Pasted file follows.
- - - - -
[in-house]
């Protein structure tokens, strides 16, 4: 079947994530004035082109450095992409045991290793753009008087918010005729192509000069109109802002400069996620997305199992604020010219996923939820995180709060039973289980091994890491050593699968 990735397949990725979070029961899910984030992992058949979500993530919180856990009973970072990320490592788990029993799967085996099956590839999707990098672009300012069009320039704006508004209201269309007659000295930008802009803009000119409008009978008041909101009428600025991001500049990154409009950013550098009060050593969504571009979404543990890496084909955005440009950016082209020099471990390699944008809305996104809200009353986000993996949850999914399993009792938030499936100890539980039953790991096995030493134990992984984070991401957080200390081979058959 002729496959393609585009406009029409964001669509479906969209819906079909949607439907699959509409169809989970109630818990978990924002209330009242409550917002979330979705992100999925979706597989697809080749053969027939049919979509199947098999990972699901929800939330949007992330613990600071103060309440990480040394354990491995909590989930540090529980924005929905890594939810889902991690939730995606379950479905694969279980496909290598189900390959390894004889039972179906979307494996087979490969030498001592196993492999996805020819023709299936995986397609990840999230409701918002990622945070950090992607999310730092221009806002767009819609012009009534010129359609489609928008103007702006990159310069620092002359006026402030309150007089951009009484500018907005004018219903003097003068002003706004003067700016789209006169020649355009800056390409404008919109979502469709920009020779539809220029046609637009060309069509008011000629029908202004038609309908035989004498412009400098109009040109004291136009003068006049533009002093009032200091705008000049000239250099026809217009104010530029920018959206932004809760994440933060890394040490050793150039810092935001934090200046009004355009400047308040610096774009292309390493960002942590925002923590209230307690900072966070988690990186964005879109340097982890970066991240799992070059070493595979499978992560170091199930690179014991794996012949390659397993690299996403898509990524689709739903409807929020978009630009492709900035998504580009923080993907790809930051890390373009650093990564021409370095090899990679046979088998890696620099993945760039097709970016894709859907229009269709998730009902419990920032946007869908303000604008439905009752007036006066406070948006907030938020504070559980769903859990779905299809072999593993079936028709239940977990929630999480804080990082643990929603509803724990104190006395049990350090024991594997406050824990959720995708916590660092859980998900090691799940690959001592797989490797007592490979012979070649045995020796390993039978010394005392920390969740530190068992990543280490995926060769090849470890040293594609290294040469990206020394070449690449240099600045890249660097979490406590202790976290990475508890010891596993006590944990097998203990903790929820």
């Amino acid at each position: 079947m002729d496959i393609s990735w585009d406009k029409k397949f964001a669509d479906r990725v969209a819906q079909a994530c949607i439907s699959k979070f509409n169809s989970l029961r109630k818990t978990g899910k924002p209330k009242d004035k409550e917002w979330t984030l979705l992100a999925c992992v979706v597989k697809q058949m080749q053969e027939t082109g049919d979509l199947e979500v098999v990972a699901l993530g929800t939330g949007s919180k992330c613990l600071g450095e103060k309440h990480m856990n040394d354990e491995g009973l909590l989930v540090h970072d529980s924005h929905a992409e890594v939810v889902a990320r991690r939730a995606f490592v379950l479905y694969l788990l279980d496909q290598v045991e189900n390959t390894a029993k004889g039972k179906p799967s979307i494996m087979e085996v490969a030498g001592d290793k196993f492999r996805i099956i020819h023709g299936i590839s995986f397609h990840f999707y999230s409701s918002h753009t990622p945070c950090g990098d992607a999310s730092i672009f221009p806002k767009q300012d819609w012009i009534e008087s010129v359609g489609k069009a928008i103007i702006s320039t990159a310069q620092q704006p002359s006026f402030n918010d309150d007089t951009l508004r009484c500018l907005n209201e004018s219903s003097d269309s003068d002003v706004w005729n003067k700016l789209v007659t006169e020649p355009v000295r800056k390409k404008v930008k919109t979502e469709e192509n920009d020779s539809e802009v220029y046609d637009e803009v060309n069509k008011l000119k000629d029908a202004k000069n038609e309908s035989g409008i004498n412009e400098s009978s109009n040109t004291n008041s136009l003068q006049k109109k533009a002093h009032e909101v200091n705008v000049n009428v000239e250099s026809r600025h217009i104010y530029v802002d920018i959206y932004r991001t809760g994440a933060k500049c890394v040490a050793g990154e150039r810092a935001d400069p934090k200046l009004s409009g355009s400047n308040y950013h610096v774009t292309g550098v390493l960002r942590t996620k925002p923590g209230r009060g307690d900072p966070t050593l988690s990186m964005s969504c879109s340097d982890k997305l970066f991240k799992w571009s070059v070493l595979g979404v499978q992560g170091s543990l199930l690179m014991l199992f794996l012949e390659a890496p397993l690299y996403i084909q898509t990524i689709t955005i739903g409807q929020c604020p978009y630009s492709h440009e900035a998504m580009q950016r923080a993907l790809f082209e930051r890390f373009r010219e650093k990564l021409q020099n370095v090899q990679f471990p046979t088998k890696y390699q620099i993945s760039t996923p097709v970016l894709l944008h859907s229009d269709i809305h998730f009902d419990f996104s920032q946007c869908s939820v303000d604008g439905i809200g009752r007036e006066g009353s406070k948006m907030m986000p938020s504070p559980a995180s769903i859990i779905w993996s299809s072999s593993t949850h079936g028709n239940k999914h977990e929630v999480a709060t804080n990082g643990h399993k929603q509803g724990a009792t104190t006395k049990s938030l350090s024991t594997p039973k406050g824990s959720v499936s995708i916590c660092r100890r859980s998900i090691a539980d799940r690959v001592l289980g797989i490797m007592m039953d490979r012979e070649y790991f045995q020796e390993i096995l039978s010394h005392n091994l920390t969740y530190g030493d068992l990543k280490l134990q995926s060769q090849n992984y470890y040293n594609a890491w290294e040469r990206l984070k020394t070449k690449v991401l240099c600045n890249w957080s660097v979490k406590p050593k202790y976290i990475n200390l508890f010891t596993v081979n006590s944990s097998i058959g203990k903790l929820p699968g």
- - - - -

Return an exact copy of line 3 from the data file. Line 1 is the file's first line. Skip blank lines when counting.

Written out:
């Amino acid at each position: 079947m002729d496959i393609s990735w585009d406009k029409k397949f964001a669509d479906r990725v969209a819906q079909a994530c949607i439907s699959k979070f509409n169809s989970l029961r109630k818990t978990g899910k924002p209330k009242d004035k409550e917002w979330t984030l979705l992100a999925c992992v979706v597989k697809q058949m080749q053969e027939t082109g049919d979509l199947e979500v098999v990972a699901l993530g929800t939330g949007s919180k992330c613990l600071g450095e103060k309440h990480m856990n040394d354990e491995g009973l909590l989930v540090h970072d529980s924005h929905a992409e890594v939810v889902a990320r991690r939730a995606f490592v379950l479905y694969l788990l279980d496909q290598v045991e189900n390959t390894a029993k004889g039972k179906p799967s979307i494996m087979e085996v490969a030498g001592d290793k196993f492999r996805i099956i020819h023709g299936i590839s995986f397609h990840f999707y999230s409701s918002h753009t990622p945070c950090g990098d992607a999310s730092i672009f221009p806002k767009q300012d819609w012009i009534e008087s010129v359609g489609k069009a928008i103007i702006s320039t990159a310069q620092q704006p002359s006026f402030n918010d309150d007089t951009l508004r009484c500018l907005n209201e004018s219903s003097d269309s003068d002003v706004w005729n003067k700016l789209v007659t006169e020649p355009v000295r800056k390409k404008v930008k919109t979502e469709e192509n920009d020779s539809e802009v220029y046609d637009e803009v060309n069509k008011l000119k000629d029908a202004k000069n038609e309908s035989g409008i004498n412009e400098s009978s109009n040109t004291n008041s136009l003068q006049k109109k533009a002093h009032e909101v200091n705008v000049n009428v000239e250099s026809r600025h217009i104010y530029v802002d920018i959206y932004r991001t809760g994440a933060k500049c890394v040490a050793g990154e150039r810092a935001d400069p934090k200046l009004s409009g355009s400047n308040y950013h610096v774009t292309g550098v390493l960002r942590t996620k925002p923590g209230r009060g307690d900072p966070t050593l988690s990186m964005s969504c879109s340097d982890k997305l970066f991240k799992w571009s070059v070493l595979g979404v499978q992560g170091s543990l199930l690179m014991l199992f794996l012949e390659a890496p397993l690299y996403i084909q898509t990524i689709t955005i739903g409807q929020c604020p978009y630009s492709h440009e900035a998504m580009q950016r923080a993907l790809f082209e930051r890390f373009r010219e650093k990564l021409q020099n370095v090899q990679f471990p046979t088998k890696y390699q620099i993945s760039t996923p097709v970016l894709l944008h859907s229009d269709i809305h998730f009902d419990f996104s920032q946007c869908s939820v303000d604008g439905i809200g009752r007036e006066g009353s406070k948006m907030m986000p938020s504070p559980a995180s769903i859990i779905w993996s299809s072999s593993t949850h079936g028709n239940k999914h977990e929630v999480a709060t804080n990082g643990h399993k929603q509803g724990a009792t104190t006395k049990s938030l350090s024991t594997p039973k406050g824990s959720v499936s995708i916590c660092r100890r859980s998900i090691a539980d799940r690959v001592l289980g797989i490797m007592m039953d490979r012979e070649y790991f045995q020796e390993i096995l039978s010394h005392n091994l920390t969740y530190g030493d068992l990543k280490l134990q995926s060769q090849n992984y470890y040293n594609a890491w290294e040469r990206l984070k020394t070449k690449v991401l240099c600045n890249w957080s660097v979490k406590p050593k202790y976290i990475n200390l508890f010891t596993v081979n006590s944990s097998i058959g203990k903790l929820p699968g």